Probably in the 9th century, they were driven from this territory, most likely because of the Viking (Norman)
invasions, which began around 795AD. Until this time, Irish society was largely decentralized - there were no cities
to speak of, and even Tara would have been considered a small town by today's standards. Trading was done at fairs,
generally held on regularly scheduled days at major crossroads or the like. The Christian church was also largely
decentralized as well, being centered around various monasteries scattered throughout the countryside. Perhaps
this explains why we have so many chiefs (or lords) in our history. Most of the early Irish cities were the ports
established by the Vikings, who used them as bases for raids inland: Dublin, Waterford, Wexford, Limerick, to name
a few. In this era, the Gorman clan or sept split into two groups, and the main group settled in Monaghan and Clare.
The Clare branch became very numerous, and their chiefs became the hereditary field marshalls of the O'Briens.
Another group made their way to Meath where, in later years, they built Caislean MacGormain from which Gormanstown
takes its' name.
While the press of our era would have us believe that the "Troubles" in Ireland began in 1968, their roots go back to 1172 when Henry II, under the pretext of a Papal Bull purporting that the British (ecclesiastical) version of Christianity was superior to the Irish (monastic) version, invaded Ireland, beginning the era of British Imperialism. The British attempt to "reduce" the Irish, which continues in our era, was met with much resistance in the form of numerous uprisings. In the 16th century, Henry VIII broke from the Church of Rome, and under his daughter, Elizabeth I, the "Protestant Ascendancy" began, again under the pretext that one religion (and its' adherents) was superior to another. Under the Policy of Plantation, the Irish in Ulster and the "Pale" would be stripped of their land and replaced by Protestants loyal to the Crown. The Gormans of Meath were victims of this policy, but many remained in the region, and were buried in the cemeteries of Monknewtown and Slane well into the 19th century. Continued Irish resistance led, in 1649, to Cromwell's invasion - a campaign of terror, destruction, and pillage unequaled before or since. Upon Cromwell's victory, most of the rest of the Irish were stripped of their land as well, probably including the Gormans of Clare.
By the time of the "Great Hunger" (1845-48), most of the Irish had indeed been "reduced" to serfdom under British landlords. They had become dependent on the potato as their main food because everything else they produced went to pay the exorbitant "rents" extracted by the British. When the potato crop failed, the British stood by - nature had come to the aid of their conquest. Relief ships coming from America would pass ships full of Irish grain, beef, butter and milk bound for England, as well as "coffin" ships crammed with Ireland's sons and daughters fleeing to America. Many of these were Gormans.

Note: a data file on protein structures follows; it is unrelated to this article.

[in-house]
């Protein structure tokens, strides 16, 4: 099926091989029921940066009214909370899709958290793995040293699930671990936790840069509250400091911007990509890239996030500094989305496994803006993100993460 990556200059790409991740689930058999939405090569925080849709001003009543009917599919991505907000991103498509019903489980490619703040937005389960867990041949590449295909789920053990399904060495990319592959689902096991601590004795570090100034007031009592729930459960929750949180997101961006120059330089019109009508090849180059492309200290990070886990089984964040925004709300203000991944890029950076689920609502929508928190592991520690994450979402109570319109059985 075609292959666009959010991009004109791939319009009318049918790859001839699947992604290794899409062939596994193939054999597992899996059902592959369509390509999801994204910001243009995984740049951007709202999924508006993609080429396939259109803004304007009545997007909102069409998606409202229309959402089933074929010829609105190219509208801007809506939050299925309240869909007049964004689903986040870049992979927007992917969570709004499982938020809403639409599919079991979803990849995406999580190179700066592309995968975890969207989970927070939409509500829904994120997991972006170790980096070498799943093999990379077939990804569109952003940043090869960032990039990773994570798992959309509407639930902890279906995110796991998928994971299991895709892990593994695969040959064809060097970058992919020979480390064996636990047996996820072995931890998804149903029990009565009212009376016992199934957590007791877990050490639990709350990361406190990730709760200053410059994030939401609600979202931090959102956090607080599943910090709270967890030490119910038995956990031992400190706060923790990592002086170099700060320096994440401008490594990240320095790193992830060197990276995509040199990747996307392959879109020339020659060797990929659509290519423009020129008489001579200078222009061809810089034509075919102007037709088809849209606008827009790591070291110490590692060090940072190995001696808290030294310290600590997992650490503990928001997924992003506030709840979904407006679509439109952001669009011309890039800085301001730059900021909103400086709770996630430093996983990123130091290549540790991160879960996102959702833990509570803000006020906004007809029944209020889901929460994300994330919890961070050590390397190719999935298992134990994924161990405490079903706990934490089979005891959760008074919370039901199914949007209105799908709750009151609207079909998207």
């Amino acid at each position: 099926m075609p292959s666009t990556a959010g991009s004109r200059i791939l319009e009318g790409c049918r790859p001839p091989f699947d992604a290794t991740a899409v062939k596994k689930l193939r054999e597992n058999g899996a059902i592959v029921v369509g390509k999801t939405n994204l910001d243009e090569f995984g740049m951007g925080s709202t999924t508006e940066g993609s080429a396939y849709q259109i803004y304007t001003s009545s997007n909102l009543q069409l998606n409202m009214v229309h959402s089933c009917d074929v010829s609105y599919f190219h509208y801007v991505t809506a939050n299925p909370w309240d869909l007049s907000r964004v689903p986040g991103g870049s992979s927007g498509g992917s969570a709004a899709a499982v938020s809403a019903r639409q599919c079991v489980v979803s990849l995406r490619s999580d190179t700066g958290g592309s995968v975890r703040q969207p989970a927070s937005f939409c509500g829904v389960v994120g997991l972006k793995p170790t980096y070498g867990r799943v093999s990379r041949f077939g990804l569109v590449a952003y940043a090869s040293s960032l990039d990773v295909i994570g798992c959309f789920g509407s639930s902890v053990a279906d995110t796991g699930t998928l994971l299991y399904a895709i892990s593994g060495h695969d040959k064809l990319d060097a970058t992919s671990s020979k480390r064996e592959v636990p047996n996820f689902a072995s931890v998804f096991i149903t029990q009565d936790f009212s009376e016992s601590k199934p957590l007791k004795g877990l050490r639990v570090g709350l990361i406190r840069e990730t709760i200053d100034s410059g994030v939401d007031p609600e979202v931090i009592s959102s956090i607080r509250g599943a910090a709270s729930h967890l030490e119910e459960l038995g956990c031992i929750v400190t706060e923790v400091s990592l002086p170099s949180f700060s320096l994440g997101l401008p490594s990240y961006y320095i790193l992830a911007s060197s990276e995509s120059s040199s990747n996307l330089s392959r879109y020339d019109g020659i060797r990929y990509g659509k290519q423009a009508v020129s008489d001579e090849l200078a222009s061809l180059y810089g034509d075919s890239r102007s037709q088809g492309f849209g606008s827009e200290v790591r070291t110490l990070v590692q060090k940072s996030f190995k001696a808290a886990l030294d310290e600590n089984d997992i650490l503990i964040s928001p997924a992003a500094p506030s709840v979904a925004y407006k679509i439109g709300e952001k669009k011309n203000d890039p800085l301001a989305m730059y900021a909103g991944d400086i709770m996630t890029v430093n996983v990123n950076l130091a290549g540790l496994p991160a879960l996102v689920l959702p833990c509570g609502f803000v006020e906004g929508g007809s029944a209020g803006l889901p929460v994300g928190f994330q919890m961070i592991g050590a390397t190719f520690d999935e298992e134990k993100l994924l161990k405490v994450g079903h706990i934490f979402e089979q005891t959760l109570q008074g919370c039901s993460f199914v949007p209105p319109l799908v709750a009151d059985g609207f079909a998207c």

It is estimated that between 1820 and 1910 almost 5 million people (one-half the population) left Ireland for America, Canada, Australia, and Europe, and elsewhere. Note that these poor emigrants were not welcomed to America with open arms. Much like today, they were reviled and blamed for every social ill. They survived, however, and today over 40 million North Americans, myself included, claim to be of Irish descent. Among these emigrants were John Peter Gorman and Julia Bunyan, whose son, also named John Peter, was born in 1861 in Springfield, Illinois. His son, William E Gorman was born in 1902 in Britton, South Dakota, and his son, Richard A. Gorman, born in 1928 in Minneapolis, Minnesota, is my father.
Other Gormans in History
According to Burke's, the Gorman coat-of-arms was confirmed to the following:
, denials, attributions, etc.: Numerous sources were used in the preparation of this text. Since I am not a professional writer, and it has been a long time since my last English class, many of them are quoted without proper attribution, for which I apologize. Lots of my material is in the form of photocopies of various articles which I acquired over the years, and I couldn't identify the authors if I wished. Two of my primary sources are:
Again, thanks to the numerous others from whom I paraphrased, borrowed, and outright stole elements used to produce this page. This page is intended for no commercial purpose whatsoever.
|©1996.This page is the product of Richard J. Gorman, who is solely irresponsible for its content. It is not intended to be complete at this time, and your comments and corrections or additions are welcome.|